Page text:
This is the most basic recipe for bread I know. You can easily double it or halve it. I have bad wrists, so I knead my dough in a stand mixer, and I know it’s ready when the dough just pulls away from the sides of the bowl and peels neatly off the dough hook.

White Sandwich Bread

1-1/2 Tablespoons instant yeast
1-1/2 Tablespoons salt
3 cups lukewarm water
6.5 cups flour (bread flour is best, but all-purpose will work as well)

Combine the yeast, water, and salt, then add the flour and combine. If it’s a rainy or humid day, you may need to add as much as a cup of extra flour. Knead the dough by hand on a floured board or in a stand mixer with a dough hook until the dough just ceases to stick to anything and becomes a smooth ball. Place in a container and cover but DO NOT seal. Let rise for two hours.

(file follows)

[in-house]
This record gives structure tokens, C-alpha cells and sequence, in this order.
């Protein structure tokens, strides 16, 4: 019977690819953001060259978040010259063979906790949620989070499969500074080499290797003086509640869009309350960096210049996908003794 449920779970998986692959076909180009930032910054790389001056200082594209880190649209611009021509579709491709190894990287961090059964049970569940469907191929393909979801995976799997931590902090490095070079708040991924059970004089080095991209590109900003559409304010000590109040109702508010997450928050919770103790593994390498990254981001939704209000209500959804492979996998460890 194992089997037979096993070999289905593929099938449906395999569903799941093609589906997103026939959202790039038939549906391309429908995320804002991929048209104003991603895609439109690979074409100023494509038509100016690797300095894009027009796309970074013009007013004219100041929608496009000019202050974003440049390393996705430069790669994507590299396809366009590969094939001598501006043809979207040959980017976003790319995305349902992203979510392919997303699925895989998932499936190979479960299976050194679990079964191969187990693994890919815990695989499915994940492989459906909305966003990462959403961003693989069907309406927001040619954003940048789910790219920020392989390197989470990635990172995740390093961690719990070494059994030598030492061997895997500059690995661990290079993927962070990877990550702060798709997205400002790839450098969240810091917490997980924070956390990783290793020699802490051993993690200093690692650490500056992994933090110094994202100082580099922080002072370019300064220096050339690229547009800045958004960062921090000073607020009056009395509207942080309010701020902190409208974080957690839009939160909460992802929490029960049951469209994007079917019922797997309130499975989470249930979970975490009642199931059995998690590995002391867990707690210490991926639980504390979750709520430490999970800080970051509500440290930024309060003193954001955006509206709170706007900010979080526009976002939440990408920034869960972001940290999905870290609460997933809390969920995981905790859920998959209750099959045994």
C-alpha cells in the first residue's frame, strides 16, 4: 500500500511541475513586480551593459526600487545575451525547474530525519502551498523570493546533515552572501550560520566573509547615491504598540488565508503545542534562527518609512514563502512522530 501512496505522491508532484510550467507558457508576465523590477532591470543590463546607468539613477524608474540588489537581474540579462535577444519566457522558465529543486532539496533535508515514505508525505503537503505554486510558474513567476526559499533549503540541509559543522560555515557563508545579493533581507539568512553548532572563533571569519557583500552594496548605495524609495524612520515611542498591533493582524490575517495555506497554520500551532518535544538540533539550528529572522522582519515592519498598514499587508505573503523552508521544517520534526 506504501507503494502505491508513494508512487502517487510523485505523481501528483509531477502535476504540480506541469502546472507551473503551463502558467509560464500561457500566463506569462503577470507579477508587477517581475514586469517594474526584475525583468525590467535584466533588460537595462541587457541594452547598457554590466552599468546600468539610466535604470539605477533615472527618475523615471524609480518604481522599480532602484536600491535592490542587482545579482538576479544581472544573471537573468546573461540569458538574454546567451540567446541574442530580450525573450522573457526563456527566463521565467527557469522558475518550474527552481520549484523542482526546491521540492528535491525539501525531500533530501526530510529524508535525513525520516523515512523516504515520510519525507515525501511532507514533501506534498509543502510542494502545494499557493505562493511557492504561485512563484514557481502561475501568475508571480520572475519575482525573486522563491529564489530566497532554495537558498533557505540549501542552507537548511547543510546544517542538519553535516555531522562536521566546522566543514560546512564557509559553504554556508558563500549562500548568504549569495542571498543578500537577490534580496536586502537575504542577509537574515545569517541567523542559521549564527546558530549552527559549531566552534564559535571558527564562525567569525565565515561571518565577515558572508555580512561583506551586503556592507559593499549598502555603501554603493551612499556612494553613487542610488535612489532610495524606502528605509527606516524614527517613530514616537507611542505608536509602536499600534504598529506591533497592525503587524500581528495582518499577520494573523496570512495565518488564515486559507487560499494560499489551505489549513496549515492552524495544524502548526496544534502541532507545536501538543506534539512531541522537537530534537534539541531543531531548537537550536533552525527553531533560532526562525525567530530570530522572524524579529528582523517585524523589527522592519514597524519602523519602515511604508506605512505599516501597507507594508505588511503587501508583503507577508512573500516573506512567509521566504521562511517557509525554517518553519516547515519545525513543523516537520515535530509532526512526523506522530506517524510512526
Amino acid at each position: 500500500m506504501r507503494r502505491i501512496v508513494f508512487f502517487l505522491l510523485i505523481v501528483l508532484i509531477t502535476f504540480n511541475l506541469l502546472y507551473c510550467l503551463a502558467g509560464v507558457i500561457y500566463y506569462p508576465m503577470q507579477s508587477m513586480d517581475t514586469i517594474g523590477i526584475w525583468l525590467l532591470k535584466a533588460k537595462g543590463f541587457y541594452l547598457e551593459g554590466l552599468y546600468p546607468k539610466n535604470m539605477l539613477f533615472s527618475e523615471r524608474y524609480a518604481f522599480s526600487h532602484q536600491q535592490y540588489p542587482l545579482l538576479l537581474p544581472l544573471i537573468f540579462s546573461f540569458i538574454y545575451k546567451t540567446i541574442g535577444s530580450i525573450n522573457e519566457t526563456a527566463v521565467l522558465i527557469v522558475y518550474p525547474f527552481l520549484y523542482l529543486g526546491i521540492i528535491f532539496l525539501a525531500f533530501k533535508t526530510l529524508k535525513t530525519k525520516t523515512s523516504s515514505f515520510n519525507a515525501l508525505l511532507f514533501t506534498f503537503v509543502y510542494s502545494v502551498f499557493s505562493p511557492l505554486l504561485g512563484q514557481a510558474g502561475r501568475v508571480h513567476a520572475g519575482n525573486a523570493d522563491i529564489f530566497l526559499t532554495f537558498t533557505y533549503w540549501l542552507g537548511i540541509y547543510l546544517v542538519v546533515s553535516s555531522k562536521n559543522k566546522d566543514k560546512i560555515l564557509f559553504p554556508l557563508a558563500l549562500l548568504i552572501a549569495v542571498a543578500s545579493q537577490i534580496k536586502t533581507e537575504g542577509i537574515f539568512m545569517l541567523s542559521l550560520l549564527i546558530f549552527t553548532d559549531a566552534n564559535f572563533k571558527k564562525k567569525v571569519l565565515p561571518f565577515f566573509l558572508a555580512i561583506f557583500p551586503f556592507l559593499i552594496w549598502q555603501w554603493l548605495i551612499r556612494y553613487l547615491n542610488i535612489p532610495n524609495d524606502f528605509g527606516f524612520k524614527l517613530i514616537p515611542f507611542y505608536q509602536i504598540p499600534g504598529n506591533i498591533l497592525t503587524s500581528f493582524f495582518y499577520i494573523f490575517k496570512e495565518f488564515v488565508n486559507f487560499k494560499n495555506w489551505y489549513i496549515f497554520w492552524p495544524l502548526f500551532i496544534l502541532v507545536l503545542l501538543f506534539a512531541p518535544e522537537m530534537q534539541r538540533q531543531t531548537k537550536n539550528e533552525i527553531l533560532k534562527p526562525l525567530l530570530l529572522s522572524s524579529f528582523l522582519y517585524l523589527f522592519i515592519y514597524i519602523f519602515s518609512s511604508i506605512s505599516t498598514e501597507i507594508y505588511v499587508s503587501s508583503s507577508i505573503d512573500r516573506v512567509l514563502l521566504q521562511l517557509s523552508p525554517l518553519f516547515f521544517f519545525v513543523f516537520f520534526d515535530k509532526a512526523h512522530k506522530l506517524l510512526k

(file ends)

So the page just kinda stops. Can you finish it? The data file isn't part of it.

While the dough rises, prepare two loaf pans by coating with butter or spraying with a neutral-flavored oil such as canola or sunflower oil. When the dough has risen, cut it in half. Gluten cloak each loaf by shaping into a rough ball and stretching the surface of the dough from top to bottom and side to side, tucking the ends underneath. Lay the loaves in their pans and allow to rise another 40 minutes.

Preheat the oven to 450°F. Place the bottom of a broiler pan on the bottom rack and place another rack in the center of the oven. When the loaves have risen, slash them three or four times across the top. Place on the center rack of the oven. Pour one cup of water into the broiler pan CAREFULLY. Watch out for sudden steam. If you prefer a softer crust, you may omit the water and brush the tops of the loaves with melted butter or oil.